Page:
Effects of boar contact and housing conditions on estrus expression in sows

B. Kemp, N.M. Soede, P. Langendijk

Research output: Contribution to journalArticleAcademicpeer-review

30 Citations (Scopus)


In this paper, the authors review the effects of boar contact and different components of boar presence on onset and expression of estrus in weaned sows. Evidence is presented that boar contact may influence LH release, onset of follicle development and timing of ovulation after weaning. Once the sow is in estrus it is important that she shows estrous behavior, because her expression of estrus determines whether she will be inseminated. Boar contact or components thereof affect expression of estrus in sows. There are distinct differences between different components of boar contact in their effectiveness in the induction of estrous behavior (standing response) in sows. Habituation to boars (due to frequency of boar contact or housing of boars near sows) also affects estrus expression in sows. It is important to inseminate sows at the correct moment relative to ovulation. The use of different estrus detection protocols (e.g., by giving sows different levels of boar stimuli during estrus detection) may result in the definition of distinct periods of estrus that may help to predict the moment of ovulation. However, results to date are not very encouraging. Besides boar stimuli, the housing conditions of sows may affect onset of estrus and estrus expression. This paper focuses on social sow-to-sow interactions. The effects of group housing (as compared to individual housing) on onset of estrus and expression of estrus are equivocal. These effects likely depend on factors like aggression between pen mates, reproductive status of pen mates and social rank of sows within the group.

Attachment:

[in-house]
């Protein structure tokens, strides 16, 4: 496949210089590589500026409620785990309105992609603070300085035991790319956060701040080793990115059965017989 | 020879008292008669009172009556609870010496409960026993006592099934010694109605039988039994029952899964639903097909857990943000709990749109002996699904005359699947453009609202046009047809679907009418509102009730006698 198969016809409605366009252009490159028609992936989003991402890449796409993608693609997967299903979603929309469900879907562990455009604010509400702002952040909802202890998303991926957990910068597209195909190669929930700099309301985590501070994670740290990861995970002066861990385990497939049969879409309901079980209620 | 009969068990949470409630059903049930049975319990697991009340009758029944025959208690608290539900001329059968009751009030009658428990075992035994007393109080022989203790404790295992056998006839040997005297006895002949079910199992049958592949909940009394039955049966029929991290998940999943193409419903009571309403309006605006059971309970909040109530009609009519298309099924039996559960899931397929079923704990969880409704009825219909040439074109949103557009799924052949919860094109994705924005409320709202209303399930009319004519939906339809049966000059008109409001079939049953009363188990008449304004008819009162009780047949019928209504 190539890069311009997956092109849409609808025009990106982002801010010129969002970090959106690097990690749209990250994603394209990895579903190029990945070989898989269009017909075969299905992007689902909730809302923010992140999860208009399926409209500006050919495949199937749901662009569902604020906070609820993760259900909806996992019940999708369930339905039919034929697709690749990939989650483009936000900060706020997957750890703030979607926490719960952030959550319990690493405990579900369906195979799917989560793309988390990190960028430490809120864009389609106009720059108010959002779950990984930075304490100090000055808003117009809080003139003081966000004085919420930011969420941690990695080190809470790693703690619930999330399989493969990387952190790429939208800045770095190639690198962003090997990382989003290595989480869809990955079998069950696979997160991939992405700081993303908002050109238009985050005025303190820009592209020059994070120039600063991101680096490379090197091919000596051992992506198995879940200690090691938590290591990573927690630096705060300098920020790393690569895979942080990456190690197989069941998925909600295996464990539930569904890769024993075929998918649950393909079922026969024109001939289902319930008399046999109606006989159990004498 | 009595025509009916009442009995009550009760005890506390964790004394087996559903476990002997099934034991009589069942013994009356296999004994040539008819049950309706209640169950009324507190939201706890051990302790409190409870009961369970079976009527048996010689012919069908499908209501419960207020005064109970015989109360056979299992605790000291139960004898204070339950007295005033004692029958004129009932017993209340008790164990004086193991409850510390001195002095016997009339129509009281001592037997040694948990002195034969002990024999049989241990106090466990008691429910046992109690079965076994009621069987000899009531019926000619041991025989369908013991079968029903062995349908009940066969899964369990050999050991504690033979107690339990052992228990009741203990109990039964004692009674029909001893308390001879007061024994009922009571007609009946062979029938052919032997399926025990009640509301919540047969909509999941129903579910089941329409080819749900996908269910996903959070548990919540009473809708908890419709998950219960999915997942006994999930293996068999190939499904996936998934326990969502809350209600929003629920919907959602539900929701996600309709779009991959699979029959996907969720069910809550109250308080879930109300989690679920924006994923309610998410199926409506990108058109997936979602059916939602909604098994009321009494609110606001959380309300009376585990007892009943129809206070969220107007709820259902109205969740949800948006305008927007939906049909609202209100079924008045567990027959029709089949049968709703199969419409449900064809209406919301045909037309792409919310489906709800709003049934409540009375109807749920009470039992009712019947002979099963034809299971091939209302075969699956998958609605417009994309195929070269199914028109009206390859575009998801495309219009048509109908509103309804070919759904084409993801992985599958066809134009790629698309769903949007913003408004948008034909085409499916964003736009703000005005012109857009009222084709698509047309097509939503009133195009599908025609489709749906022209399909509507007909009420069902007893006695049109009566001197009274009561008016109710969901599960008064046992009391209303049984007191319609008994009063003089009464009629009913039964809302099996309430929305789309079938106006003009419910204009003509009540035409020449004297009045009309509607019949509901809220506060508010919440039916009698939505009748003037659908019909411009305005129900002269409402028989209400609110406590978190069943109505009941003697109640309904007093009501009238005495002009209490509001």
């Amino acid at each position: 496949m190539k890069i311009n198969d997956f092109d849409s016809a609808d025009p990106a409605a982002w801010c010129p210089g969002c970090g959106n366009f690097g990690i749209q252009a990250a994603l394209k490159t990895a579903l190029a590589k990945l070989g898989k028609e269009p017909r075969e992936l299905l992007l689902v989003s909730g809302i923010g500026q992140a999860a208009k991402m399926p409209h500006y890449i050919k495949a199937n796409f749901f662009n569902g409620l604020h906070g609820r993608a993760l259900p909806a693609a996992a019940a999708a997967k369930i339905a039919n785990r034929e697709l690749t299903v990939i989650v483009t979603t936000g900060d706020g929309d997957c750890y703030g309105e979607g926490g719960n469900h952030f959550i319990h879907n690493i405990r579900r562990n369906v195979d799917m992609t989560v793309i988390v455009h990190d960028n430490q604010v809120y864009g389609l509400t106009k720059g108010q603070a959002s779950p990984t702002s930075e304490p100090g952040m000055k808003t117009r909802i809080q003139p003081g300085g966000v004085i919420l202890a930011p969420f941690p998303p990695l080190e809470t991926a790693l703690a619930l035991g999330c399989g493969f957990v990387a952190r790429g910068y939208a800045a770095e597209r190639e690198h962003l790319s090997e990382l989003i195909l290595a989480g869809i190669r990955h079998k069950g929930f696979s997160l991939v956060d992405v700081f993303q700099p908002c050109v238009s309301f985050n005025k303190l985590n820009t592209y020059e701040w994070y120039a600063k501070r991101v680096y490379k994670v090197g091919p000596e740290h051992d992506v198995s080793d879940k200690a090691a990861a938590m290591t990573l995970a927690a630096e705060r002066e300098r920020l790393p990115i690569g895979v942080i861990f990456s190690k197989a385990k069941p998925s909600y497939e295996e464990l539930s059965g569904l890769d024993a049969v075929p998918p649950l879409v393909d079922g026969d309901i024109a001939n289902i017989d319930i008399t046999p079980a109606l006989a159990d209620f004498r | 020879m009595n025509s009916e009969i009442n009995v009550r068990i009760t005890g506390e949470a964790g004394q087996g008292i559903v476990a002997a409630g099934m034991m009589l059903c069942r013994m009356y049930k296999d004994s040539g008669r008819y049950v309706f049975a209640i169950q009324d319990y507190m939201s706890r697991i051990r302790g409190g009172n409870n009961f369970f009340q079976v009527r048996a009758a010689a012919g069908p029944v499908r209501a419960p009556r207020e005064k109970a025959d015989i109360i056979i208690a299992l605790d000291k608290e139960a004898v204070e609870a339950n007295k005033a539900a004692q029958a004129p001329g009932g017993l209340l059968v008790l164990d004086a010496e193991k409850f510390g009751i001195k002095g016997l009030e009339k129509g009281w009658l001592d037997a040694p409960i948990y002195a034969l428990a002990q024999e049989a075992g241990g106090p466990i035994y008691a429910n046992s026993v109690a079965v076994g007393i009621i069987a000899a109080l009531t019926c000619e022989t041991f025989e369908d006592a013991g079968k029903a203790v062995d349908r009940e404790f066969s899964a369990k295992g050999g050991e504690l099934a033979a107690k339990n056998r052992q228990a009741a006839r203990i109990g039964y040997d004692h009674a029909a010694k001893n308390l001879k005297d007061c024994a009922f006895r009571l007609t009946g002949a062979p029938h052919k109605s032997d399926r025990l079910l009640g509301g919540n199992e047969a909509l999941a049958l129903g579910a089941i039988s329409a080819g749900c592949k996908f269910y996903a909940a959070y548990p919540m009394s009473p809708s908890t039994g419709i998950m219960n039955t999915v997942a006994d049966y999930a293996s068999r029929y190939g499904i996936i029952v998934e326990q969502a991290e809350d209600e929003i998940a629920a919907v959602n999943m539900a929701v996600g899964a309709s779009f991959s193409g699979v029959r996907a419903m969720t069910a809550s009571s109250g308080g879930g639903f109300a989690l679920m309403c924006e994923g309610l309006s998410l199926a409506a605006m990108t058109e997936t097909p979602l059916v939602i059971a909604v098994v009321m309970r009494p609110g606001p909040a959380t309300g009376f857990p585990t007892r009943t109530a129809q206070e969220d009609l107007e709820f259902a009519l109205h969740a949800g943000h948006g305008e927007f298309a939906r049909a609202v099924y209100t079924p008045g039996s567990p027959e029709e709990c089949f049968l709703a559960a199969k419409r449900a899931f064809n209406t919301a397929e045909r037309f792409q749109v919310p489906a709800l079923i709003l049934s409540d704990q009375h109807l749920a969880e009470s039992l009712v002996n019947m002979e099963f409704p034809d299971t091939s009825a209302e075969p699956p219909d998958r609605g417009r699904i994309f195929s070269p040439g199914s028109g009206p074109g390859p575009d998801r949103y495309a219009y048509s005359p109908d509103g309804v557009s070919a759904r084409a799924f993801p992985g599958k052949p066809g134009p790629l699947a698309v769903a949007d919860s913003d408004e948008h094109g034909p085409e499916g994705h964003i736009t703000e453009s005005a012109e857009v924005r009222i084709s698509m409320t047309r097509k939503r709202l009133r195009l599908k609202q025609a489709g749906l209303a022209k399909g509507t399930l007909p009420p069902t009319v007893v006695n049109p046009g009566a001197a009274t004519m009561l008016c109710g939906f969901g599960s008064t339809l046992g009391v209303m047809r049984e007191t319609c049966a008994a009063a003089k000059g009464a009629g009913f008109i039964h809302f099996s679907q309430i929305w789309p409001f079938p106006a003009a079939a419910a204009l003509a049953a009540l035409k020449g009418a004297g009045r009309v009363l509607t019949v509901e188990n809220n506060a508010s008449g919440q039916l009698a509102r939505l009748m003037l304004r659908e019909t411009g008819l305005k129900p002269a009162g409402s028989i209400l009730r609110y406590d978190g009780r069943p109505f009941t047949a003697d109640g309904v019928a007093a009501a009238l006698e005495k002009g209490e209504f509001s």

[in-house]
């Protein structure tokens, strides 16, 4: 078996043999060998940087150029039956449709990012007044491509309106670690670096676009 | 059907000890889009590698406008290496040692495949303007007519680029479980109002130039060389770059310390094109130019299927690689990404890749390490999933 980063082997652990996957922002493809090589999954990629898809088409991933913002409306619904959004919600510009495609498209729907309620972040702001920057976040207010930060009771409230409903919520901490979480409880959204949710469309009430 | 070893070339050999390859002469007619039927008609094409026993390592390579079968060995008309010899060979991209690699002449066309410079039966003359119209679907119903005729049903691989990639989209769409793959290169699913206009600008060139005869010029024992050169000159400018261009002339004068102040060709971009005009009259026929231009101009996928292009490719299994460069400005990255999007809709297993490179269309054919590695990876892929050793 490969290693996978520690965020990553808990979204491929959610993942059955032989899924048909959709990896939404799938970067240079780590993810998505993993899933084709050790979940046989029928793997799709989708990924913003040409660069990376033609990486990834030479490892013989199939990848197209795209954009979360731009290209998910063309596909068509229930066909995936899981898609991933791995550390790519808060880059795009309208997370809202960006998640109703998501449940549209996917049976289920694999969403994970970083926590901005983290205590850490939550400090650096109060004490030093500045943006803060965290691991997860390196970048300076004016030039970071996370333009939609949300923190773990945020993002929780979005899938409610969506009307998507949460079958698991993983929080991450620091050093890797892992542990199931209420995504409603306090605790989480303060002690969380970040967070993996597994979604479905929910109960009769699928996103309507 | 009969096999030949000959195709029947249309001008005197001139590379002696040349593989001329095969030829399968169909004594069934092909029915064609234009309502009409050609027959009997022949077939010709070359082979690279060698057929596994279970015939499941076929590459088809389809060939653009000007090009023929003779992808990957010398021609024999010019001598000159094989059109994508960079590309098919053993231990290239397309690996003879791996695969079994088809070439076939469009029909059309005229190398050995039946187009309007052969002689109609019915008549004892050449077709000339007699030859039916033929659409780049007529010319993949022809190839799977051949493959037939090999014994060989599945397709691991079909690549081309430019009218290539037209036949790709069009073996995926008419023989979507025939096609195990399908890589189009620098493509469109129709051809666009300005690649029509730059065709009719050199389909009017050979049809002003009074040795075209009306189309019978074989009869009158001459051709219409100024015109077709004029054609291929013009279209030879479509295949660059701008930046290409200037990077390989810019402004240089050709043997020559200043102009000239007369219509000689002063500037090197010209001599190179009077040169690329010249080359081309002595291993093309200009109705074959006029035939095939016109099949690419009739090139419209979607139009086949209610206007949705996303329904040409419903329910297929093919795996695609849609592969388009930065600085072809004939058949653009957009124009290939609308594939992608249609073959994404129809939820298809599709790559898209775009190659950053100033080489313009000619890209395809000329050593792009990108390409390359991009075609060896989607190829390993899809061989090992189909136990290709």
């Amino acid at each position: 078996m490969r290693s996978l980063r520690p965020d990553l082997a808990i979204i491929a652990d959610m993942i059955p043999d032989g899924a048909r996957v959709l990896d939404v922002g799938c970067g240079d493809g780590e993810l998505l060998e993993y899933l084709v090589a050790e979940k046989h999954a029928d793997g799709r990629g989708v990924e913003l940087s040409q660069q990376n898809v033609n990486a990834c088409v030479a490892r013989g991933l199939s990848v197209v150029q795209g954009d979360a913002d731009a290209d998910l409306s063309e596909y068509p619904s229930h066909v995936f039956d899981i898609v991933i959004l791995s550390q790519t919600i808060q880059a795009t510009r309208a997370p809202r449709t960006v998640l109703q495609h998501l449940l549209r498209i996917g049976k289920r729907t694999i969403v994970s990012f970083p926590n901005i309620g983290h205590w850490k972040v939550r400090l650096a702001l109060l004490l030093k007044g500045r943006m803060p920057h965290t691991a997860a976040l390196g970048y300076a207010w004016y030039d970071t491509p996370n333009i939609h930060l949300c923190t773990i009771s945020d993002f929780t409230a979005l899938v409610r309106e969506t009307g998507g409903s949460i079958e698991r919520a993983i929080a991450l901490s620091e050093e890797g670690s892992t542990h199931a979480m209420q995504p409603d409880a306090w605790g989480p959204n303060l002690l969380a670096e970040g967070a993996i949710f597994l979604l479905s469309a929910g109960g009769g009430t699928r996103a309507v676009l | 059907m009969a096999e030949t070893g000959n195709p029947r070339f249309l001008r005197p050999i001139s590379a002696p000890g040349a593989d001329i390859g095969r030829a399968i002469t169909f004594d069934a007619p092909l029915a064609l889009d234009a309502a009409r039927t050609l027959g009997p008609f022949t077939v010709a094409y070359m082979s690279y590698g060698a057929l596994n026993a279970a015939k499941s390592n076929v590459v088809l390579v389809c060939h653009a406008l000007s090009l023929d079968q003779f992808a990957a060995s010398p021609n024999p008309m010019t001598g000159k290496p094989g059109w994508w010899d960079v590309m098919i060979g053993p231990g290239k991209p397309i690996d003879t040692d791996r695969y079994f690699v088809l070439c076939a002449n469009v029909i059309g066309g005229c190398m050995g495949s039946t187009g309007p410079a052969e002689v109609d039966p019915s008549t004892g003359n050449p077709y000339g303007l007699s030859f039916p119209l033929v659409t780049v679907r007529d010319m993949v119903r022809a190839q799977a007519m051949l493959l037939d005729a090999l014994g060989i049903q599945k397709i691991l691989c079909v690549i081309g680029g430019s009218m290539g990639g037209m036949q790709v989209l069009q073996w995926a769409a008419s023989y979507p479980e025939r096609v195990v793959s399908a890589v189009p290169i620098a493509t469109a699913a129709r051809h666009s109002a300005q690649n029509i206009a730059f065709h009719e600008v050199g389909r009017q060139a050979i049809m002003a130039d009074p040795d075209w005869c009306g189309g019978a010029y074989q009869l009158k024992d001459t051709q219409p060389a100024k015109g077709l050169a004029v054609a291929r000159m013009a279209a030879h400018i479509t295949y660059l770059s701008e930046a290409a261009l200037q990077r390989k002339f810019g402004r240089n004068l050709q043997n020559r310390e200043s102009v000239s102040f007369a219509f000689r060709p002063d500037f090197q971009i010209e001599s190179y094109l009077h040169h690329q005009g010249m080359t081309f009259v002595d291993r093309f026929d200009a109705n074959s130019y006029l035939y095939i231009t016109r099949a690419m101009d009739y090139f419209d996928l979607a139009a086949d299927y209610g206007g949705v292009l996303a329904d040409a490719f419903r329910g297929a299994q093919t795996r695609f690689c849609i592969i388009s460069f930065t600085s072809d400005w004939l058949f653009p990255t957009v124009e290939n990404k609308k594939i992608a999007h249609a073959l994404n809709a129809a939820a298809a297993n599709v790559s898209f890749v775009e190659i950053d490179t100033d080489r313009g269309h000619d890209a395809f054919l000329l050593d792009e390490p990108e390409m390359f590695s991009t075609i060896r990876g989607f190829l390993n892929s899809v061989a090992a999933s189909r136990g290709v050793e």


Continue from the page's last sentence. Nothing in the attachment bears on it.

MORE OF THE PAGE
Original languageEnglish
Pages (from-to)643-656
Number of pages14
Issue number2
Publication statusPublished - 2005


  • repeated acute elevation
  • weaned sows
  • primiparous sows
  • luteinizing-hormone
  • social-environment
  • sexual-behavior
  • reproductive-performance
  • housed adjacent
  • welfare status
  • litter size

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